This article by Craig McGuire in PRWeek (log-in required) has been circulating around the office and we think it includes some good advice that both PR pros and their technology clients can use.  One thing is clear: the rules of embargoes have changed.  In an age where bloggers and online outlets dominate the tech landscape (evidenced by the fact that many IT trade publications have moved toward an online-only model), we find ourselves asking, is the tech sector still full of news suited for embargo treatment?

Whether your news warrants an embargo or not, a few simple rules apply: it’s important to be open, honest and set clear expectations BEFORE you release sensitive information to bloggers and journalists.  It’s not enough to simply promise an early press release of "product 2.0" to secure outstanding coverage, nor should it be. 

Craig offers these tips to consider before you write “embargo” on the top of a release (parentheses ours): 

  • Do offer different reporters exclusive access to different sources (agreed, see below)
  • Do leave an e-mail trail to cover yourself (done right, this shouldn’t be necessary)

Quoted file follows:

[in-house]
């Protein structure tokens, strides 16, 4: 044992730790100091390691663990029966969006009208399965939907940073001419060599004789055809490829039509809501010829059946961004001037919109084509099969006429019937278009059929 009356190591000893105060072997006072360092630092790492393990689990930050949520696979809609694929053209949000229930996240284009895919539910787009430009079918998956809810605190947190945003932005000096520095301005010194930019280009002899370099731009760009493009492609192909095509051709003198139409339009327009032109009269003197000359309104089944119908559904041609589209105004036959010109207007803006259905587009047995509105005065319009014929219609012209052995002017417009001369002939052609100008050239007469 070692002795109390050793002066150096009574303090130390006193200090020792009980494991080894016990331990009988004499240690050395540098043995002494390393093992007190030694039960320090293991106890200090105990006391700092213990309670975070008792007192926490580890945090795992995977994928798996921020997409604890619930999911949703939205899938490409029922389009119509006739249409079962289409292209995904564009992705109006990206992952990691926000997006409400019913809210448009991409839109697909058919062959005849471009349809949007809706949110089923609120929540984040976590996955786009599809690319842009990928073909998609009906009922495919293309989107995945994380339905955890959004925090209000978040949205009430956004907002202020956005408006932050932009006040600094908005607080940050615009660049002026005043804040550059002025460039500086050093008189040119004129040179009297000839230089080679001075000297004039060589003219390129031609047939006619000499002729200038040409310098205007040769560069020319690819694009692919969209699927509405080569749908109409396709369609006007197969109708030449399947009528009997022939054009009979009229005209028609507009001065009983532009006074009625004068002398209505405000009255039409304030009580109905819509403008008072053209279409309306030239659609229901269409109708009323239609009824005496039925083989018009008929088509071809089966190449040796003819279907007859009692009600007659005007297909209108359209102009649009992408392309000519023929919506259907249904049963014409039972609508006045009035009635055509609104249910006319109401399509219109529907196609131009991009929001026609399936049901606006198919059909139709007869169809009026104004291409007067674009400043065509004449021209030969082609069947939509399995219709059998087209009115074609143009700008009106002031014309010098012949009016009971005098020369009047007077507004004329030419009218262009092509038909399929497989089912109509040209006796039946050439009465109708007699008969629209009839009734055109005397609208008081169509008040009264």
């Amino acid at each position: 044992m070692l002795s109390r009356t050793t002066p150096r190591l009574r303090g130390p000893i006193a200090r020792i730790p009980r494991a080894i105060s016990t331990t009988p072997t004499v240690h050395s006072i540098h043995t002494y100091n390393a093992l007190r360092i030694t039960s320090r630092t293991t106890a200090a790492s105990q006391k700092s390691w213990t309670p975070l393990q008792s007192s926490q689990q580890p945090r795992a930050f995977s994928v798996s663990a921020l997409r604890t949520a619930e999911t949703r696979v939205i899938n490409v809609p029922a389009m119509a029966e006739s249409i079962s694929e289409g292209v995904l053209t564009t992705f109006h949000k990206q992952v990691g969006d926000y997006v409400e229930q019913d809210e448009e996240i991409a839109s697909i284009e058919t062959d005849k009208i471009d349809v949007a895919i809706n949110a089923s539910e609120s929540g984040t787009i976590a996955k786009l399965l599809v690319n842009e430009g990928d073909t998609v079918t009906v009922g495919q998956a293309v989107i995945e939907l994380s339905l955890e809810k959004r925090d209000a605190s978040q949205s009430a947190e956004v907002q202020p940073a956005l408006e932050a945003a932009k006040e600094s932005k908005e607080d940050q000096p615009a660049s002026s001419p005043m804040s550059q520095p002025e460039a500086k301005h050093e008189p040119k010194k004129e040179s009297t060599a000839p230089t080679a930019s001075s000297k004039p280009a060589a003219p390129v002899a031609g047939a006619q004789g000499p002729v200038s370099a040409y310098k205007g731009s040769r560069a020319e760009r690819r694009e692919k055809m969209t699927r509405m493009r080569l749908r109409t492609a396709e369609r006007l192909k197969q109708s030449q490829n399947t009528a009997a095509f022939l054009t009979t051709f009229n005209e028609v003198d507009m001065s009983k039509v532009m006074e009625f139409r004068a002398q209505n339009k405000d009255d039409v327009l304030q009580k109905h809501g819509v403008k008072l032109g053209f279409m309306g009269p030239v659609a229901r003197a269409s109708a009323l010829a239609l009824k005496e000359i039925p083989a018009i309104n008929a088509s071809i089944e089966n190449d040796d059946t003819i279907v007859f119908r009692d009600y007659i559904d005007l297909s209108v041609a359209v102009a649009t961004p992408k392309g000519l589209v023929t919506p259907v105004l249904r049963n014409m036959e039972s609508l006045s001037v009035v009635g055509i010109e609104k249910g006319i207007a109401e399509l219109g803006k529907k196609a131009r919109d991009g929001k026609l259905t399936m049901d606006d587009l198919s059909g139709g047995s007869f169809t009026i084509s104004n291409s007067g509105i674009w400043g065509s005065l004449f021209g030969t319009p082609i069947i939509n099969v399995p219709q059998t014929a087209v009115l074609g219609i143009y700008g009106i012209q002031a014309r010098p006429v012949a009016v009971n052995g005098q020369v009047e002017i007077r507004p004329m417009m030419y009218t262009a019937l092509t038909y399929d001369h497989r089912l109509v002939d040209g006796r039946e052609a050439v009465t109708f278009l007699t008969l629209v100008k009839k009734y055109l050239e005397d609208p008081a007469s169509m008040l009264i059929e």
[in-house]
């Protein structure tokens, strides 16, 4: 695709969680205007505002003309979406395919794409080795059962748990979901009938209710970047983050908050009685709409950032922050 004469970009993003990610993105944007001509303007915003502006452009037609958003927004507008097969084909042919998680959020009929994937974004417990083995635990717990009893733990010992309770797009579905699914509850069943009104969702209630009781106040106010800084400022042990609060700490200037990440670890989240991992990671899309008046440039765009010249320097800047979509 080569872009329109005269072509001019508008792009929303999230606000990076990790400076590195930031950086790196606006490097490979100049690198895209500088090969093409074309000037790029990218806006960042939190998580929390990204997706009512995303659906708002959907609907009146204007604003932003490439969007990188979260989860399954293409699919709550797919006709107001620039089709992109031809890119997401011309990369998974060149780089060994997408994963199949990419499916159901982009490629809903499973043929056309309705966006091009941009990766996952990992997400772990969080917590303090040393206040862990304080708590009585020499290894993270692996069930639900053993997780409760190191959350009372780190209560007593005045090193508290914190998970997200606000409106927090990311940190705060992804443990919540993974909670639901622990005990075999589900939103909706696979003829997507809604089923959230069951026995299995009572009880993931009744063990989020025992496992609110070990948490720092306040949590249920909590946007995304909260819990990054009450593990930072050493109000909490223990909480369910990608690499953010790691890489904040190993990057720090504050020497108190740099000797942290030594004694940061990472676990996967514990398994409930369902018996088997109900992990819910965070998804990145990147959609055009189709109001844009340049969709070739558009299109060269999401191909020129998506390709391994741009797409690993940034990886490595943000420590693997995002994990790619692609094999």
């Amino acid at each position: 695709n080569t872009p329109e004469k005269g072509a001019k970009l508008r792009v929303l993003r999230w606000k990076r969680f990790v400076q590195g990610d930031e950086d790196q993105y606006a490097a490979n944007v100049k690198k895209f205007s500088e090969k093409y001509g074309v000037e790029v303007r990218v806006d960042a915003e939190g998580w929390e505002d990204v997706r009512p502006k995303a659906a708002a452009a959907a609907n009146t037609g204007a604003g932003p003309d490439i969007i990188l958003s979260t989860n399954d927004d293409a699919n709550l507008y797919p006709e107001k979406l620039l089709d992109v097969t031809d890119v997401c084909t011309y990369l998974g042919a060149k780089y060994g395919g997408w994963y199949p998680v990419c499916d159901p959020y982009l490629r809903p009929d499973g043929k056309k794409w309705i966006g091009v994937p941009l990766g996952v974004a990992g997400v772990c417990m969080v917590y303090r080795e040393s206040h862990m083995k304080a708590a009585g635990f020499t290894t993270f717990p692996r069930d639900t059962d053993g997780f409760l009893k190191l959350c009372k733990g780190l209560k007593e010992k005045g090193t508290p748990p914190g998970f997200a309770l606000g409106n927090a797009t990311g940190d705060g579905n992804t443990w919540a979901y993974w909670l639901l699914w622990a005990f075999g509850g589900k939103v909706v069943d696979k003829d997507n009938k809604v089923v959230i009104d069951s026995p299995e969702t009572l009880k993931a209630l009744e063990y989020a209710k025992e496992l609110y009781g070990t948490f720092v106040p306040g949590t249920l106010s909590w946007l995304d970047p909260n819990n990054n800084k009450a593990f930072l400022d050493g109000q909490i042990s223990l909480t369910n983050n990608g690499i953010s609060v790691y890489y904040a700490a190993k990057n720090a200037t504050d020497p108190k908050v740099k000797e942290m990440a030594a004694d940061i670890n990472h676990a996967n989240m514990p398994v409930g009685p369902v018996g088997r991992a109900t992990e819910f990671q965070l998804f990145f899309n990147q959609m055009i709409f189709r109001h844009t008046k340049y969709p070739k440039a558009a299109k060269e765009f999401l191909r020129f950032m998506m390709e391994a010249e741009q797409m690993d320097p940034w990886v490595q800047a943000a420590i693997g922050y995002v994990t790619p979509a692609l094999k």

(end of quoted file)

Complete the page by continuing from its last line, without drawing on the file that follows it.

• Do contact observant reporters immediately if the embargo get blown to let them know (contact all reporters expecting embargoed news, it’s common courtesy)
  • Don’t assume a reporter will honor an embargo without agreeing to it
  • Don’t spring a complex announcement on a reporter without some lead time
  • Don’t abuse the privilege. Only use it for important announcements

Tech Crunch disagrees with Craig’s advice and recently declared the death of the embargo.  They’ve been burned by PR pros and this is their way of taking control, in a sense fighting back. As PR blogger Nick Ragone rumored on his blog last week, the Wall Street Journal has also taken a stand against embargoed announcements – showing (if that rumor holds true) that both print and online journalists are fed up with the abuse of the tech news embargo.

From where we sit, we realize the importance of breaking news, especially for online news outlets that feed themselves (and their advertisers) on clicks and page views.  That said, we like to encourage and influence in-depth reporting.  We applaud journalists that take the time to research a story, report from multiple angles and build a compelling dialogue.  We’re here to help them do just that.  Therfore, while we understand time doesn’t always allow for multiple interviews and angles on a storyline, we’d rather offer our journalist counterparts exclusive access to valuable resources than canned “launch 2.0” press releases under embargo until midnight.  

Where do you stand, embargo or exclusive?

– Contributed by Emily Buehrens